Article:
Respiratory Distress in a Dog: Peanut’s Breathing Trouble and Collapse

The reasons your dog might have a hard time breathing include obstructions of the airways, infections, inflammatory conditions, lung, or heart disease.

Because of their anatomy, brachycephalic breeds, such as Pugs, are particularly susceptible to breathing problems. In severe cases, dogs might need surgery to allow them to breathe.

It always breaks my heart to see one of these dogs in the dog park, trying to play and have fun. Their breathing is loud and sounds as if they were snorting the entire time. You can hear that they are having a hard time moving air in and out of their lungs.

Respiratory Distress in a Dog: Peanut's Breathing Trouble and Collapse

Peanut’s story

As one of the breeds bred for their looks rather than health, Pugs pay the price for their popularity. Their breathing passages are barely able to function which makes them susceptible to respiratory distress. The condition is referred to as brachycephalic syndrome and it is what’s behind the noisy breathing when the dog gets excited or active.

In some cases, their breathing can become so laborious that the dog might collapse from lack of oxygen.

The first incident

Peanut was only eleven months old when he had his first episode of struggling for breath. He was playing and suddenly couldn’t catch his breath. That scared him into a panic, making things worse. Eventually, Peanut collapsed and lost consciousness.

As soon as Peanut came back to, his dad rushed him to a veterinarian and Peanut was referred for surgery.

Thorough examination revealed that Peanut was born with a nasty combo of deformities in his respiratory tract. His windpipe was too narrow, and his nostrils didn’t allow enough air through.

Peanut’s surgery

The surgeon widened Peanut’s nostrils and did his best to fix the back of his throat. The surgery went well but the improvements weren’t meant to last.

A year later, Peanut started having a hard time breathing again, resulting in a collapse.

Peanut’s tracheostomy

Tracheostomy is a surgical procedure that facilitates breathing by bypassing the nose and mouth altogether. Remember The Smoking Man in the last episodes of the X-Files? Simply put, the dog will breather through an opening in their neck—stoma.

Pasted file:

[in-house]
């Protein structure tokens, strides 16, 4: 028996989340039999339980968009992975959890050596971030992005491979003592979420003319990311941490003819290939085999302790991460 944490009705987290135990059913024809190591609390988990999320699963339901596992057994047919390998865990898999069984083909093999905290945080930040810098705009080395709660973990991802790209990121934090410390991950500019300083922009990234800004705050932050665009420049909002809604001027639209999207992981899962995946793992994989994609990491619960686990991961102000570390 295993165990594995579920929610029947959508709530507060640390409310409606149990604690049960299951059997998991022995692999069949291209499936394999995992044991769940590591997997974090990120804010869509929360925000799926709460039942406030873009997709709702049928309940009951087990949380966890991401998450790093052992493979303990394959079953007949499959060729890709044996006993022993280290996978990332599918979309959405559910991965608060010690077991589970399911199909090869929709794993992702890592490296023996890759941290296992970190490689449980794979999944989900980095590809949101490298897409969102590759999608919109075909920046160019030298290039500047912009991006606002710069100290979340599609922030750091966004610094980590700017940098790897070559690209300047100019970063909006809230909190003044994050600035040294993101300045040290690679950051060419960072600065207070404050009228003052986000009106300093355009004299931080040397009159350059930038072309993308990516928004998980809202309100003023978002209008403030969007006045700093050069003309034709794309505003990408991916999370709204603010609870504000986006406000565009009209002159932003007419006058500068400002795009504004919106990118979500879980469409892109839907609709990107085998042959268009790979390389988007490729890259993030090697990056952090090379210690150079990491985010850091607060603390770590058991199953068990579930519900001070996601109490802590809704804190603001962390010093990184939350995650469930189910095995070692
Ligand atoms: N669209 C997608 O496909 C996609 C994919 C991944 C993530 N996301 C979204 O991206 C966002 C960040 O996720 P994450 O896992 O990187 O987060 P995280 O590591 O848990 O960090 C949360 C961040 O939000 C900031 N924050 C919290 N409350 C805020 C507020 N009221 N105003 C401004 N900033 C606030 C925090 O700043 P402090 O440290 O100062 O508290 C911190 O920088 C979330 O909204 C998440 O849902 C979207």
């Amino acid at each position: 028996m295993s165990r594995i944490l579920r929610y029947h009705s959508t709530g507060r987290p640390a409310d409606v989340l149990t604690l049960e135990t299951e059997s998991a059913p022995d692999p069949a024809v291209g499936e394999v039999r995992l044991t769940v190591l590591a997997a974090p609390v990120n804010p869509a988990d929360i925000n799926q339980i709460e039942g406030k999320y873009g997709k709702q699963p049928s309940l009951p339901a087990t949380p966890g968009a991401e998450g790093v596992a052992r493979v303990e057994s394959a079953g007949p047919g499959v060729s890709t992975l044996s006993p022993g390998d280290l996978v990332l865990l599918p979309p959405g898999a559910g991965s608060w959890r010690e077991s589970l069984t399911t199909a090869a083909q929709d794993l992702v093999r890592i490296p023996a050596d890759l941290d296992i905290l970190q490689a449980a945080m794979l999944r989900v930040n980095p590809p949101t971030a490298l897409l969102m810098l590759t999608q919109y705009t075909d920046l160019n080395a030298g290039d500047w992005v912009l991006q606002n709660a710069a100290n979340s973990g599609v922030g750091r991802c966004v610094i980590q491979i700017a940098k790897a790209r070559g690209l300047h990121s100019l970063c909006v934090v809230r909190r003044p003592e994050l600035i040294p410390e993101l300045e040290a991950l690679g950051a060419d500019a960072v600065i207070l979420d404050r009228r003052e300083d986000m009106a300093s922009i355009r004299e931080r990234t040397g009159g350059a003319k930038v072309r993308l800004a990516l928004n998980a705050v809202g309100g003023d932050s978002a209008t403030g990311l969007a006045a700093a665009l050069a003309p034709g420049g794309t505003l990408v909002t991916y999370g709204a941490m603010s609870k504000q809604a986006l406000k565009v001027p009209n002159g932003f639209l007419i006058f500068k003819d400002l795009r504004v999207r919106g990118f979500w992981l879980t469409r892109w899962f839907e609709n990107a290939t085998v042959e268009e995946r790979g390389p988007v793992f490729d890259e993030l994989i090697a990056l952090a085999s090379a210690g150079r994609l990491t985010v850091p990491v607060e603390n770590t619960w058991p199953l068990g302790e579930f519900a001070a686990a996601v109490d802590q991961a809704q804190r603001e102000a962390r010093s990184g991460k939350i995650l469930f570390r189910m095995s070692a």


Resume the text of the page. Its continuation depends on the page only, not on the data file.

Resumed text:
Caring for Peanut

The surgery was successful but Peanut needs special care.

His dad has to clean his breathing hole every hour so that it wouldn’t get blocked by mucus. Peanut can only eat mashed food. He is not allowed to swim or have a bath so he wouldn’t drown from water rushing in through his stoma. He also has to stay away from sand, long grass, or anything that could make its way where it’s not supposed to. Anything that would enter the breathing hole would make its way directly into Peanut’s lungs.

However, Peanut is feeling great and loves to play, no longer having breathing difficulties. The strict rules are a fair trade of for him to be able to live an active, energetic life and never having to struggle to breathe.

In closing

Next time you gush over the adorable looks of dogs such as the Pugs, do think about how much that cost them. While not every brachycephalic dog is a severe case like Peanut, their breathing is always harder than for other breeds, affecting their quality of life and putting them in risk of medical complications.

Source story:
Peanut the Pug Needed a Tracheostomy

Related articles:
Is Difficulty Breathing an Emergency?

Further reading:
Breathing Difficulties in Dogs

Categories: CollapseConditionsDifficulty breathingDog health advocacyReal-life StoriesSymptoms

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Jana Rade

I am a graphic designer, dog health advocate, writer, and author. Jasmine, the Rottweiler of my life, was the largest female from her litter. We thought we were getting a healthy dog. Getting a puppy from a backyard breeder was our first mistake. Countless veterinary visits without a diagnosis or useful treatment later, I realized that I had to take Jasmine's health care in my own hands. I learned the hard way that merely seeing a vet is not always enough. There is more to finding a good vet than finding the closest clinic down the street. And, sadly, there is more to advocating for your dog's health than visiting a veterinarian. It should be enough, but it often is not. With Jasmine, it took five years to get a diagnosis. Unfortunately, other problems had snowballed for that in the meantime. Jasmine's health challenges became a crash course in understanding dog health issues and how to go about getting a proper diagnosis and treatment. I had to learn, and I had to learn fast. Helping others through my challenges and experience has become my mission and Jasmine's legacy. I now try to help people how to recognize and understand signs of illness in their dogs, how to work with their veterinarian, and when to seek a second opinion. My goal is to save others the steep curve of having to learn things the hard way as I did. That is the mission behind my blog and behind my writing. That is why I wrote Symptoms to Watch for in Your Dog, which has turned out being an award-winning guide to dog owners. What I'm trying to share encompasses 20 years of experience.

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